Who would have thought that the best double feature of the year would be two films shot entirely in black and white, with one even being shot in 4:3? I certainly could not have guessed that, but if you had asked me what my top ten most anticipated films were at the start of this year, Polish filmmaker Pawel Pawlikowski’s follow-up to 2015’s Oscar Winner for Best Foreign Language Film Ida would have been fairly high on that list. I am incredibly happy to report that I was not let down by even my highest expectations. Cold War is nothing short of a masterpiece, and will be talked about in cinephile circles for decades to come as a landmark in Eastern European Cinema.
The first thing that stands out about Pawlikowski’s two most-recent films is the aspect ratio. Although the square 4:3 is a relic of the past, it fits for this story set in the middle of the 20th century, and helps to set the audience firmly in that tumultuous time period. The atmosphere of this film is palpable, and will leave a lasting impression on any wary viewer, even if foreign language films are not their usual viewing choice. I know I said Roma had the Cinematography Oscar cinched, but now I am not as convinced. Lukasz Zal is the brilliant cinematographer responsible for what is now some of my favorite work in that field in many years, perhaps since he last worked with Pawlikowski on Ida over five years ago.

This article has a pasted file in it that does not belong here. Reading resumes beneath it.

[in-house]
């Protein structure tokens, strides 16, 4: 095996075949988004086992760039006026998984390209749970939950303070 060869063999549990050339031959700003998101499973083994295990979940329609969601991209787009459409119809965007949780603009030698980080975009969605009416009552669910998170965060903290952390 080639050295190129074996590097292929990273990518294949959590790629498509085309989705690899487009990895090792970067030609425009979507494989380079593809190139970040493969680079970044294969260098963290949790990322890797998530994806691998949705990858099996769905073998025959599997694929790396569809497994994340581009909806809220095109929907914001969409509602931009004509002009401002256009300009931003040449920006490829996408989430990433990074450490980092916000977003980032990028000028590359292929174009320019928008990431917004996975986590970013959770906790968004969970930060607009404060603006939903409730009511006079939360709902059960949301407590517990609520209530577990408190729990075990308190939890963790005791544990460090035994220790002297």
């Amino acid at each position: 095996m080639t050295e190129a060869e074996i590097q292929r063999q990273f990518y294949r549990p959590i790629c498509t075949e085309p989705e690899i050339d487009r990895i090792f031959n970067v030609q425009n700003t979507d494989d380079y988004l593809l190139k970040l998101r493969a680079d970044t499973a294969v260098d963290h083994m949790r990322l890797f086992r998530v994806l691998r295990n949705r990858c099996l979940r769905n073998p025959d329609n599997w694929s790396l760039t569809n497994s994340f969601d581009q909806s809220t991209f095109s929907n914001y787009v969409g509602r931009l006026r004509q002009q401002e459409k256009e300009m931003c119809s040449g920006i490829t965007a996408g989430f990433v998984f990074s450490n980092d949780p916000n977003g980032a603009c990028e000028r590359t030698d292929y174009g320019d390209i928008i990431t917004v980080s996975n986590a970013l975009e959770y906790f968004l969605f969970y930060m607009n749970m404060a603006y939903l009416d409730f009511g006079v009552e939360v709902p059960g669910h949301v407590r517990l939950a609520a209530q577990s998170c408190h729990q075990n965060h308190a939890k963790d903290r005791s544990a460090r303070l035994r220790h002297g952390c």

Cold War’s brilliant story makes use of a concept that I would have thought was impossible to utilize without coming off as a cheap imitation of Shakespeare: star-crossed lovers. Zula and Wiktor, our two main characters, are just that, and the way their story is told in snippets spanning over fifteen years is brilliant, and concludes with one of the best final scenes of any movie I’ve seen all year. These two characters are both in musical professions, and thus this film rounds out its uniquely European aesthetic with a soundtrack that rivals some of the best of recent years. I know calling this film “Polish A Star Is Born” may seem like an unfair simplification, but that was one of the many inspirations I saw for this story. Hints of other films I saw included Metropolis, Citizen Kane, and Grand Budapest Hotel. Pawlikowski takes the best parts of each of these films, and creates a look and story all his own. I cannot wait to watch this film again, and that is something I almost never do outside of the occasional blockbuster.